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One thing that we don’t usually think of as parents as an activity to play with our kids (while teaching them basic math skills), is using a measuring tape! I love that Lovevery included a kid-friendly measuring tape in the last kit we received. Jacob’s great-grandmother is a quilter and she has a measuring tape that she leaves upstairs for the kids to play with any time they come over. He’s loved playing with that since he was about 16 months old.

While he didn’t fully grasp the concept of measuring things, he has really been enjoying pulling the tape out and pushing the button so he can watch it go back in. I have a feeling in the next couple of months he’ll better understand the concept of measuring and he’ll then start measuring everything all over the house. Especially since his dad is a woodworker and is always measuring wood for his projects. This will be a fun thing for them to bond over.

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Puzzles and Games

I probably don’t have to tell you about the benefits of puzzles and games. We often see this in the news about how puzzles and games keep our minds alert and active as we age. It’s one of the most common things that is recommended to the elderly so that they can keep their mind healthier and functioning better.

Puzzles and games are not just great for adults, they are excellent for children too. Keep in mind that you need to select games that are age-appropriate for your child, but most children, when they get to about three years old or so, are going to be really interested in puzzles.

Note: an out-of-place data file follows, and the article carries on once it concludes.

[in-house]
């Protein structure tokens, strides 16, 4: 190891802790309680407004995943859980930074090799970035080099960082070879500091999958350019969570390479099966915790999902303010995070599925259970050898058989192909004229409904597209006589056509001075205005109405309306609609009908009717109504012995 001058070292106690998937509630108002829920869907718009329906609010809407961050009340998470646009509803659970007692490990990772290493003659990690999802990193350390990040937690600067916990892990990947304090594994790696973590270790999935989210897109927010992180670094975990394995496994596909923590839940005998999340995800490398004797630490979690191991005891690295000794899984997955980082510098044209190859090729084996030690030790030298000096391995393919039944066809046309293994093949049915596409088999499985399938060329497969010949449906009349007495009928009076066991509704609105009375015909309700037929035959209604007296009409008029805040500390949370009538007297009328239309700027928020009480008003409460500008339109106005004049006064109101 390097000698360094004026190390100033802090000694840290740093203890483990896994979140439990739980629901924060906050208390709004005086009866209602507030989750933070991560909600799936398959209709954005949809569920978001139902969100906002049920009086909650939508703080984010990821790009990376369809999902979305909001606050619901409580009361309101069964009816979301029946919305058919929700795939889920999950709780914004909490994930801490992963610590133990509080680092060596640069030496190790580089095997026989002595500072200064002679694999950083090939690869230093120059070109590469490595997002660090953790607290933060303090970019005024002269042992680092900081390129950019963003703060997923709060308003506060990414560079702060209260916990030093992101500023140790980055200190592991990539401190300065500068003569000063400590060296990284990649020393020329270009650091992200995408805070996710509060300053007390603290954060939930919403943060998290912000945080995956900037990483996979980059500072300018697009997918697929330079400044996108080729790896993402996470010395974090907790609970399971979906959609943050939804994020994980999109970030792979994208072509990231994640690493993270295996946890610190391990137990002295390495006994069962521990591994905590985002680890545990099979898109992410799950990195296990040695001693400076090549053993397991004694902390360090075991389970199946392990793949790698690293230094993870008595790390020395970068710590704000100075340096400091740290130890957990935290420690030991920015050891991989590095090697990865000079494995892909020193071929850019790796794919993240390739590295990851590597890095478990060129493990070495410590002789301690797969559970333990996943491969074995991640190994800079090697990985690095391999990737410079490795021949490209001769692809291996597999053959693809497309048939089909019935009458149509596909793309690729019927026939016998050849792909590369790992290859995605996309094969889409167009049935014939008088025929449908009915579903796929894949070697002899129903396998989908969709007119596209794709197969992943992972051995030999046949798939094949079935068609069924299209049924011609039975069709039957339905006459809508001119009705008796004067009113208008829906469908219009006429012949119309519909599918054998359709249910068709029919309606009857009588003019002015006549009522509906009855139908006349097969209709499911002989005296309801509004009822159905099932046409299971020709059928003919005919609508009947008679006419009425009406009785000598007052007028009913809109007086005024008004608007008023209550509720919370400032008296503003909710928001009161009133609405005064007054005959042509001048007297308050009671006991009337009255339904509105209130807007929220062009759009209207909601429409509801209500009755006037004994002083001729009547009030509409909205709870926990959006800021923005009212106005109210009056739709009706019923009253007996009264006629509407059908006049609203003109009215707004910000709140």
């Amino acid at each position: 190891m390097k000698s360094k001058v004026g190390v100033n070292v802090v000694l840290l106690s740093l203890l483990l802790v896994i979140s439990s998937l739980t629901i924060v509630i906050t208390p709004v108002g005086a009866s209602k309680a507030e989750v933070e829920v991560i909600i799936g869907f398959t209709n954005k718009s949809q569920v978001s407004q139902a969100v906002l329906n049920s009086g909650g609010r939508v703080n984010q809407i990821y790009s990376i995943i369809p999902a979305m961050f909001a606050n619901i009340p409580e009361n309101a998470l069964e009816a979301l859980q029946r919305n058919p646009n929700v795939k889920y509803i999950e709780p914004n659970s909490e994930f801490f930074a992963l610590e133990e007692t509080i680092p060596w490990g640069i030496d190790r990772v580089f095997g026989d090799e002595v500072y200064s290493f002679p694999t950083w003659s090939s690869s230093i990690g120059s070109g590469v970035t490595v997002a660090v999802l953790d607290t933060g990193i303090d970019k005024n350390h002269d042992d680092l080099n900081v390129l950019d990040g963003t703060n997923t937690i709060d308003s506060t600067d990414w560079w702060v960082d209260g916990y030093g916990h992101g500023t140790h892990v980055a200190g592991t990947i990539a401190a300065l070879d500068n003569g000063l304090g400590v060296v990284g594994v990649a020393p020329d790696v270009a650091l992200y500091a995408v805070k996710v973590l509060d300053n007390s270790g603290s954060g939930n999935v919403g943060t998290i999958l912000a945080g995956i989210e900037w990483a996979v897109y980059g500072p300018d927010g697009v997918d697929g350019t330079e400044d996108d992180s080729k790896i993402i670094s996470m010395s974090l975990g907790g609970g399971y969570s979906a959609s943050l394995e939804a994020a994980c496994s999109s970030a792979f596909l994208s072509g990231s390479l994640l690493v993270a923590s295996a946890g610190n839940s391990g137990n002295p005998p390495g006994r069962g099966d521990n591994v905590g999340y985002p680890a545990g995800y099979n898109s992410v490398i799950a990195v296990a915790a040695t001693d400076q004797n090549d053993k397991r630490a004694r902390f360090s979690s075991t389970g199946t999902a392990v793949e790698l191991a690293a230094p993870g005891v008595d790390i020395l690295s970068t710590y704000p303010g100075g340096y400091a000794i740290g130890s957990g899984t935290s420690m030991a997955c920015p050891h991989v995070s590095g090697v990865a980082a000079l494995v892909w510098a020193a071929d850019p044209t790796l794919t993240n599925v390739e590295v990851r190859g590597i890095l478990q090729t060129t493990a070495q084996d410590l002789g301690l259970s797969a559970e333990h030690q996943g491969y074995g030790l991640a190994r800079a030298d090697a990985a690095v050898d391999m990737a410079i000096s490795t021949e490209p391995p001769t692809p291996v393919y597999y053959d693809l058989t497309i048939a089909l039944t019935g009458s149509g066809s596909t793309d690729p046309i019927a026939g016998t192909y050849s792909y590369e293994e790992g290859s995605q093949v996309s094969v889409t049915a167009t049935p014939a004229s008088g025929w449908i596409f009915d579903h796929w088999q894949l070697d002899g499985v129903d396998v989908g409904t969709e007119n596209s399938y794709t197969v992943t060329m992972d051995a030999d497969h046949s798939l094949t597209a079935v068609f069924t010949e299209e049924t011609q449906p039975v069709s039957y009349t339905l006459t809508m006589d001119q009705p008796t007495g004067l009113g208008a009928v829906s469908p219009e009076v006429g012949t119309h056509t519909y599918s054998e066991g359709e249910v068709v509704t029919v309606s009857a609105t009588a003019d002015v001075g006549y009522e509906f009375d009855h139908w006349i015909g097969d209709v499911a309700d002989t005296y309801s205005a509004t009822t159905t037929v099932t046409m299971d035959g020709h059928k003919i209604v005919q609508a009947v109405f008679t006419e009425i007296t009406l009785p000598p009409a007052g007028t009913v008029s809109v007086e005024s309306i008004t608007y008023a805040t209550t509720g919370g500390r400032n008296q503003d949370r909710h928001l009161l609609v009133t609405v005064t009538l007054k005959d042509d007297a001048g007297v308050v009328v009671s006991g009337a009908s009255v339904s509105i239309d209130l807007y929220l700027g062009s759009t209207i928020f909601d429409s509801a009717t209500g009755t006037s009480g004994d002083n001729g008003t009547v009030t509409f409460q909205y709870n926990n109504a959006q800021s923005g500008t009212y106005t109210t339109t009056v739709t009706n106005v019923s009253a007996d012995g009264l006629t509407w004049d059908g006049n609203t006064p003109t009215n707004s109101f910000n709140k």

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Jigsaw puzzles are a great way for your child to develop coordination, finger strength, learn cause and effect, and improve problem-solving skills. It’s also a wonderful way to help improve their hand-eye coordination, as well as improve spatial recognition and visual perception skills. One thing I’ve also noticed with the introduction of jigsaw puzzles is that it helped improve Jacob’s attention span (even though it’s totally normal for a 3-year-old to have a very short attention span). Puzzles are also excellent for helping a child with memory, patience, and self-esteem.

About 6 months ago, I noticed that Jacob started taking an interest in puzzles. I started getting him some age-appropriate puzzles and he really had a great time putting them together. I have noticed that one of Jacob’s Love Languages is quality time, so doing puzzles is a great way that to spend focused quality time together. We have a ton of puzzles now we do at least one puzzle every single day.

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In the most recent Lovevery kit, they included a three-dimensional puzzle, called their Wooden Wobble Puzzle. This puzzle was extra exciting when we pulled it out of the box because not only can you put it together flat on the floor, but you can set it on edge and put it together while it’s balanced in the air. This puzzle is a great way to help your child start learning about cause and effect and balance. Believe it or not, it’s also a great way to introduce geometry, as they are playing with different shapes and learning how those shapes fit together. While there’s only one way that the puzzle fits together correctly, you can build all sorts of things with the shapes in a million different combinations. You can also use all three sides of the wooden circle to build on and experiment with balance, cause and effect, etc. It is a lot of fun!